• Darcie @ Leighton Lane

5 Things I Learned from a Cartoon Mom


mom and toddler walking

In our hyper-stimulated online world, it’s refreshing to find a face you can connect with. It’s lovely to coincidentally come across a friend who has the answers you need. And it is encouraging to learn that other moms have the same struggles as you.


But our social channels are also a breeding ground for loneliness, envy, and comparison. I know this. You know this. And yet, we still scroll mindlessly, swooning over the magazine-worthy houses, pausing to watch an exercise clip as we pinch our muffin tops, and craving the luxury trips our bank accounts won’t cover.


Yes, there are the pros, and then there are the cons to having the world at our fingertips. If you are anything like me, you let the influence of the world make things more complicated than they need to be.


One day I happened upon an influencer of sorts. Honestly, my husband showed her to me when he mentioned how realistic the house on TV looks. The bottom three feet of the house’s walls were smudged with dirt, handprints, snot, and who knows what else. No, it wasn’t a DIY special.


All Toy Story movies and shorts have probably played a hundred times in my house. I usually clean or cook and only catch a part here and there. But the dirty walls drew me to the couch that day. Throwing the dishtowel on the counter, I sat down to watch the movie with my kids. And the Toy Story mom taught me a lesson, well, several lessons actually.


  1. A simple house is no less of a home – tidy is good enough.


It’s perfectly normal to have dirty walls, especially when cohabitating with children and pets. Dust bunnies are acceptable, even some the size of tumbleweeds. Stepping on a small toy is a rite of passage for every parent. Toys can be thrown in one big box instead of sorted alphabetically and by color, and character bedspreads are a child’s favorite.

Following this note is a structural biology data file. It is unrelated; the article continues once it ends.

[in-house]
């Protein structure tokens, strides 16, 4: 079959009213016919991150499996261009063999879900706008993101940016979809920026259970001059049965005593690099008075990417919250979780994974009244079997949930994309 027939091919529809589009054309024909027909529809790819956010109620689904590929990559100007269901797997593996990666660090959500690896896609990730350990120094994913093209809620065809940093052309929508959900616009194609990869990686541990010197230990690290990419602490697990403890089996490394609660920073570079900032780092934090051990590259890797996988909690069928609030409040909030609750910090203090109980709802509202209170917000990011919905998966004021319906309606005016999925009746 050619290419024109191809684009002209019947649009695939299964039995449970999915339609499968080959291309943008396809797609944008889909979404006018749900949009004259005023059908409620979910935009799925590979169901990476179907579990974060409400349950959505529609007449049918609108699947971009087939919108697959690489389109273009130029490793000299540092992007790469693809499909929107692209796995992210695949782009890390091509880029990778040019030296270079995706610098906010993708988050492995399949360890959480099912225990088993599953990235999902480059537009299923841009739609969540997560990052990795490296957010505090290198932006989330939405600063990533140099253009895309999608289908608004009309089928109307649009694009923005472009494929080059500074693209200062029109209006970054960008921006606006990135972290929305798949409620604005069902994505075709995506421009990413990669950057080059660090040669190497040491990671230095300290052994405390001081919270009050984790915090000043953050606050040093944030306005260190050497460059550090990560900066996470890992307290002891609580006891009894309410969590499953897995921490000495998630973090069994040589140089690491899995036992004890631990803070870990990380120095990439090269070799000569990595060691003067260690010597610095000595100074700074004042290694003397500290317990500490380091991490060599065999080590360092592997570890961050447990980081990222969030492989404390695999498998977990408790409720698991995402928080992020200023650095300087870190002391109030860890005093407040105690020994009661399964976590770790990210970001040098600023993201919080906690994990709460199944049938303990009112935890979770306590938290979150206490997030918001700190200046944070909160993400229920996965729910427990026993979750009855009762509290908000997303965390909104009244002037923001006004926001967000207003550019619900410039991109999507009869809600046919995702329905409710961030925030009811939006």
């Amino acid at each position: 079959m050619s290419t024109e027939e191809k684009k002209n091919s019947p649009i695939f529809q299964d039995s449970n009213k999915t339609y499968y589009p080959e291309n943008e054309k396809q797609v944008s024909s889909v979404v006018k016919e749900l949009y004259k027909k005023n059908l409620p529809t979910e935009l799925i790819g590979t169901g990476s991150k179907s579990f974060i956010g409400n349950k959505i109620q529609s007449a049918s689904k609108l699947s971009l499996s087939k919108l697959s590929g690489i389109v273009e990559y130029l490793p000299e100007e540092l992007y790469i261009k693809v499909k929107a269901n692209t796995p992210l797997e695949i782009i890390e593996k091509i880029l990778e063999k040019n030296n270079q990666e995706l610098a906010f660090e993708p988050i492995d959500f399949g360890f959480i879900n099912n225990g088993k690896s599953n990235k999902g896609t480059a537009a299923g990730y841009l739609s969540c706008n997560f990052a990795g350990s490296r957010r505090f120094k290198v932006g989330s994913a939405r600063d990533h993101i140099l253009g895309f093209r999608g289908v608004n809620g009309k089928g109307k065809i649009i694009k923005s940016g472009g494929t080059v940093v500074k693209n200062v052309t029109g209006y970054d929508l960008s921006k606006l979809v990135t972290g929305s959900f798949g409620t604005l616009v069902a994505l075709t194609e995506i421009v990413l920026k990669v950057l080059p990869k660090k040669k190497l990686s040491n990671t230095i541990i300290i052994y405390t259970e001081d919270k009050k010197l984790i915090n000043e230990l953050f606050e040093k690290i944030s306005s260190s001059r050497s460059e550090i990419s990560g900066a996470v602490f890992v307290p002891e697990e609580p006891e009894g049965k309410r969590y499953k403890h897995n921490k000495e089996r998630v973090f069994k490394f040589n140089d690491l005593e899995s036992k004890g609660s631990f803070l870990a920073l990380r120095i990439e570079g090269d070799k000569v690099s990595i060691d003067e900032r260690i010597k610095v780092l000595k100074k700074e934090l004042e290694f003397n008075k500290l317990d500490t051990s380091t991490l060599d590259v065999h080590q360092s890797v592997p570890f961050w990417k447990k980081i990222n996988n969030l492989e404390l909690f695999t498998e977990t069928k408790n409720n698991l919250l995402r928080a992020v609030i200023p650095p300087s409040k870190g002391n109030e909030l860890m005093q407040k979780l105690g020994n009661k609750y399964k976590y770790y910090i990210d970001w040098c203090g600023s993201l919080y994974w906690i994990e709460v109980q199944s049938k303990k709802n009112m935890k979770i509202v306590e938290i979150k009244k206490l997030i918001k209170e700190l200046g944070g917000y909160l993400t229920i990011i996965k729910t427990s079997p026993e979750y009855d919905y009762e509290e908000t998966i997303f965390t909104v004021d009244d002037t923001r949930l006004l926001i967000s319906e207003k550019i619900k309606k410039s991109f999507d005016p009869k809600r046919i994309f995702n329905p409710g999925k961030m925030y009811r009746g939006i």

A ring on the bathtub happens, and your children don’t care what color the tile is -- neither does a real friend. I also learned a kitchen colander makes a great bath toy holder. Why didn’t I think of that?


2. Simply learn to be comfortable in your own skin and clothes – cue the sweatpants!


Jeans and a plain tee work in most situations – yoga pants too. A short haircut or a low ponytail is flawless. You don’t have to perfect the messy bun look each day. If you want to get dressed up and wear the new dangly earrings, then do it. Just be you – and not the girl on the screen.


3. Find your own rhythm and leave the mom guilt at the door.


Tiring days call for pizza nights. Birthday parties don’t have to be fancy to be fun. Streamers, cake, and a backyard work well. Kids don’t always have to dress in matching clothes. And the number of toys does not determine how a child acts or how he will turn out.


Letting your kids play by themselves is a good thing and needed for both you and them. The most fantastic imaginative play stems from a bit of boredom. But make time to read a book with them or run through the sprinklers. A little playtime is good for you too. And remember you are the best parent for the job!


4. You are the glue that holds it together.


The cartoon mom is usually in the background, and she’s not the main character, but she certainly plays a “main character” role. You know she’s the one who makes the house hum. I’m sure she doesn’t receive all of the praise she deserves, but you can tell what makes her eyes sparkle and glisten as she watches her children. I’m sure she makes plenty of mistakes, but she keeps going. And that is all you can ask of yourself some days.


5. Simple isn’t settling – it’s a beautiful way of living!


Maybe the fictional world where the Toy Story mom resided was simpler than our day. It was obviously before smartphones and when heavily patterned wallpaper was all the rage.


Even then, moms had to decide how they wanted to parent and the advice they took to heart. Maybe she didn’t have the internet. Maybe she would consult a doctor, read a magazine, or call her mom. Nevertheless, she had choices to make and she had the ability to choose who she listened to.


And you, my friend, have the power to choose your influences as well! So, listen to your gut and choose wisely!



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